My friend Cate, known in the blogging world as Awacate, had told me about this strange orchid her father had brought her mother from the East of Venezuela that was doing really well at her house. When she sent me a picture it turned out to be a Coryanthes, one of the weirdest of orchids as you can see in the pictures below. I believe based on the Field Guide of Orchids of Venezuela by Dunsterville and Garay that it is a Coryanthes Speciosa. This week Cate called me up and told me that it was in flower again and invited me to her house to see it and take some pictures. It was a very nice visit and great to see my first Coryanthes Speciosa in my life. Coryanthes is not an easy plant to take care of and have flower regularly, but this one seems pleases as punch to be at Cate’s house in Caracas.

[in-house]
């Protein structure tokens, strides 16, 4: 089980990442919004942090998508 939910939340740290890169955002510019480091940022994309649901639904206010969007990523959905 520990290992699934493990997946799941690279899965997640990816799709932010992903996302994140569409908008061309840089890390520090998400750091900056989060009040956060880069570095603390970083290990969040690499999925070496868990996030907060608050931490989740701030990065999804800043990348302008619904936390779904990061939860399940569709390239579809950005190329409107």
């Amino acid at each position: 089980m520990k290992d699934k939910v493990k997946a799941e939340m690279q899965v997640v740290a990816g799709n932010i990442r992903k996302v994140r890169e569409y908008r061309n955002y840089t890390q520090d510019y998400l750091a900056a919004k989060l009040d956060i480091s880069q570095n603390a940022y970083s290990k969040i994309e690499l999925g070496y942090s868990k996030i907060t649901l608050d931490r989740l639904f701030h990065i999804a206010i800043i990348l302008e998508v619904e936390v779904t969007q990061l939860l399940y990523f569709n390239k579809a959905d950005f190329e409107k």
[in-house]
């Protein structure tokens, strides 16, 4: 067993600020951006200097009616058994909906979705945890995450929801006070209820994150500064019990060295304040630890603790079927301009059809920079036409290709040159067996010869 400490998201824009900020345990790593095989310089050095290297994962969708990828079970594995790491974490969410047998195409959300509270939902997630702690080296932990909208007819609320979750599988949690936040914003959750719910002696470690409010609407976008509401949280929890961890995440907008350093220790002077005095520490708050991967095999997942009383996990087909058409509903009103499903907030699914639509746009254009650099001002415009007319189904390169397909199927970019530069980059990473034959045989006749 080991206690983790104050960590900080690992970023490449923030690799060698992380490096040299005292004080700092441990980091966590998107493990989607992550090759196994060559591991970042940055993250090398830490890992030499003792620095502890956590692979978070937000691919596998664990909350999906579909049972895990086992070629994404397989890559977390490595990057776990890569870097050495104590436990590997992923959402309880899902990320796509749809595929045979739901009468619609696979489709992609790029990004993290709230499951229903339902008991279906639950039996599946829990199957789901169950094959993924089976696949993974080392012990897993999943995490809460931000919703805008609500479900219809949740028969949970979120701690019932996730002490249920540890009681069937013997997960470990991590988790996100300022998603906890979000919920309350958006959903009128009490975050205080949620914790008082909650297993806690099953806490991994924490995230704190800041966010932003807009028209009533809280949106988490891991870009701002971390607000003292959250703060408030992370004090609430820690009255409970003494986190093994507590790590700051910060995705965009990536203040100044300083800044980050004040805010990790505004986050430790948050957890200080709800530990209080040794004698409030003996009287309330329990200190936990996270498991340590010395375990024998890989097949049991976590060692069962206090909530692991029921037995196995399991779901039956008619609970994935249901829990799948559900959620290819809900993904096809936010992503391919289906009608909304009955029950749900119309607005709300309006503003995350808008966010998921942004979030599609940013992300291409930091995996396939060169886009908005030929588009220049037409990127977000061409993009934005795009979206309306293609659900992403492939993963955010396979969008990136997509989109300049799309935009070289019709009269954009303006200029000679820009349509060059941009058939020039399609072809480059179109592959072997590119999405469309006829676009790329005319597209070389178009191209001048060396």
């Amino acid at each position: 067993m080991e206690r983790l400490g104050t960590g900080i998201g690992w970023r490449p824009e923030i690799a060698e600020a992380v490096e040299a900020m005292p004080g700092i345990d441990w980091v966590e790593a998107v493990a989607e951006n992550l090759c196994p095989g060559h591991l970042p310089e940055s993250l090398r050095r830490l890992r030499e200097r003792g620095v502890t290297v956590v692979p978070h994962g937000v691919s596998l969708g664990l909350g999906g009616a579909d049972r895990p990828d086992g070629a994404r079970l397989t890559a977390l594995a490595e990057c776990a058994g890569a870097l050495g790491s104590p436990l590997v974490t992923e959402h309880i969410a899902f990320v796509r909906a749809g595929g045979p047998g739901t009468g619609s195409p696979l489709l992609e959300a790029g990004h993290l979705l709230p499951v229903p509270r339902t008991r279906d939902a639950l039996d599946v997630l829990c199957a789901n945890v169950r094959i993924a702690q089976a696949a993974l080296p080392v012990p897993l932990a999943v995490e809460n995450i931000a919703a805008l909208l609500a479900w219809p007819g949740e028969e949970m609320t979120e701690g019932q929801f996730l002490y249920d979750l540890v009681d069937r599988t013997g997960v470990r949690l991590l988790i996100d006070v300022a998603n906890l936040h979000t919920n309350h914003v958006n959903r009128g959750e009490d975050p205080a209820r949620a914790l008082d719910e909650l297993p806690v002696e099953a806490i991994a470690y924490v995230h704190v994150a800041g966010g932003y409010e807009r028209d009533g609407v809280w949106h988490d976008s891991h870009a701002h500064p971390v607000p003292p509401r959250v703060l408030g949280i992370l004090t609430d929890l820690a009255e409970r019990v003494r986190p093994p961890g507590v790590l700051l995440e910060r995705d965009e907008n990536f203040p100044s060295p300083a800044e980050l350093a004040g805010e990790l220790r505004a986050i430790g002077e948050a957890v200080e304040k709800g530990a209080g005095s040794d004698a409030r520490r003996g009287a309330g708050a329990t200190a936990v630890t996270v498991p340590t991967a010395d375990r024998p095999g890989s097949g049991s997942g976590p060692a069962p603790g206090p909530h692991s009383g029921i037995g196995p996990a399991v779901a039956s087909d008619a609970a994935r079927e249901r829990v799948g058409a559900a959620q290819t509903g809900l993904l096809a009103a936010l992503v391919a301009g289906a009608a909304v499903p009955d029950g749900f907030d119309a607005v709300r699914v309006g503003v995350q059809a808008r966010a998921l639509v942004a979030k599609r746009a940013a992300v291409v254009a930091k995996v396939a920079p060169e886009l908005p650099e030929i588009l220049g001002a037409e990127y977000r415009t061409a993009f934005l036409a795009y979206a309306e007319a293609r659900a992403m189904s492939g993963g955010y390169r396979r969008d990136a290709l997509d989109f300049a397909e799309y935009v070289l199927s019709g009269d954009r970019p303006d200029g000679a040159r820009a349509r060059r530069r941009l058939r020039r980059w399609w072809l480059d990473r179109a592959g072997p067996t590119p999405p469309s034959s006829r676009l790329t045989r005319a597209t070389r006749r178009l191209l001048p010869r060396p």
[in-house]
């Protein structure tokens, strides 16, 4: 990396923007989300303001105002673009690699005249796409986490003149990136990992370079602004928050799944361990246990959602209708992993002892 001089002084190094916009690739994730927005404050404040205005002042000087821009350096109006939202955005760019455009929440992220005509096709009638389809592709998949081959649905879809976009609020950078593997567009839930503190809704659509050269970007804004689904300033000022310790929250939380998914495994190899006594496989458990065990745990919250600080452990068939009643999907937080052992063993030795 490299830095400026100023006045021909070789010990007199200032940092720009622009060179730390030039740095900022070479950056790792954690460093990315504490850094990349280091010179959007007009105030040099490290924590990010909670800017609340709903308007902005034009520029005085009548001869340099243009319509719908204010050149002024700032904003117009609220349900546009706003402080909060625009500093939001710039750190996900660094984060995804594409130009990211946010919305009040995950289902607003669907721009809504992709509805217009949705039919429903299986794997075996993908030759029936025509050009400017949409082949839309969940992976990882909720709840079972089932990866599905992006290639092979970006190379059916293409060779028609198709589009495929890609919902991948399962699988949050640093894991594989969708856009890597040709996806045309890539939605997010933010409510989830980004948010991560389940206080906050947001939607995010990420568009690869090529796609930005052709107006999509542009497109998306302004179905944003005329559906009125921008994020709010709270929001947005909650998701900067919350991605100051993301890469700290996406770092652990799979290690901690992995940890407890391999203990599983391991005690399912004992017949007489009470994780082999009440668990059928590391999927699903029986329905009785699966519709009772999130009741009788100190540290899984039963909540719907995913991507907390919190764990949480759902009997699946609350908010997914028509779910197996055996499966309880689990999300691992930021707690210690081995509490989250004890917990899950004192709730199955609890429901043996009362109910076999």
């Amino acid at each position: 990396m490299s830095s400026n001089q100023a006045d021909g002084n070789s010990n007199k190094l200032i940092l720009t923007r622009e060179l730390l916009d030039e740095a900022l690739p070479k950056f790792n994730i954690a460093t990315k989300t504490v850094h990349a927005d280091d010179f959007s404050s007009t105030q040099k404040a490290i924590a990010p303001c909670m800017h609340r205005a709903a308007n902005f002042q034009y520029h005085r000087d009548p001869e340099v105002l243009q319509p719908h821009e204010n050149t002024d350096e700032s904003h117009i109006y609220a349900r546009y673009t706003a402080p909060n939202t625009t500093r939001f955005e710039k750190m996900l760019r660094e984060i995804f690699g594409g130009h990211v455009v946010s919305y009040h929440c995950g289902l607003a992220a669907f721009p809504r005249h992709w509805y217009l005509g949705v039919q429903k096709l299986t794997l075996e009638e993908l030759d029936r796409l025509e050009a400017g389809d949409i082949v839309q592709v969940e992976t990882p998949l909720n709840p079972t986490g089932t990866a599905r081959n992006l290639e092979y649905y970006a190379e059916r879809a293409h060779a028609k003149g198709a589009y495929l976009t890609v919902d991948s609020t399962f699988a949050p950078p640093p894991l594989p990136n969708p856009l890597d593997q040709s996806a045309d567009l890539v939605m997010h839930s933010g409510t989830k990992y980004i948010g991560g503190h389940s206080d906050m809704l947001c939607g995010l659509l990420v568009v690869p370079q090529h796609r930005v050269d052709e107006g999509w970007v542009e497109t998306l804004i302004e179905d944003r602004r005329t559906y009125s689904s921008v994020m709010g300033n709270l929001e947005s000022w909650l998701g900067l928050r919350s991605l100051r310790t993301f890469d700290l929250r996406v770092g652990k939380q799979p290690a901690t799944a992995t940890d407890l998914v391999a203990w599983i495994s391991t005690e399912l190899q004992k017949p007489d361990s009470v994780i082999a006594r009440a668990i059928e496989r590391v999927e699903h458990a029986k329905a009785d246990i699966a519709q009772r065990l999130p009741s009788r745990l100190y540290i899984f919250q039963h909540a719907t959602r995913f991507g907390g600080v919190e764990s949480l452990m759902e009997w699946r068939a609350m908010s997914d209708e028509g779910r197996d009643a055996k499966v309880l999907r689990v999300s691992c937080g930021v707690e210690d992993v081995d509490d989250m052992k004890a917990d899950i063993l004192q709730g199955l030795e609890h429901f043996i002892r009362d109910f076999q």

I have borrowed the figure below right from this description of the pollination of Coryanthes, which is based on a description by Gernolt Bergold, a scientist I knew many years ago and who has now passed away. Bassically, the flower has two Pleurids which drip water into the bucket (Thus the nickname “bucket” orchid). The bees get attracted to the flower and as they get in its complex structure, they tend to fall in the bucket. The bee with the wet wings has a hard time leaving the flower, unless it gets out via a hole right next to the pollinia which get stuck on the back of the bee. As the bee falls into the same trap in another flower, it fertilizes via the column in the other orchid. Quite a feat of evolution! (Read more on the link). By the way, the flowers last only two or three days.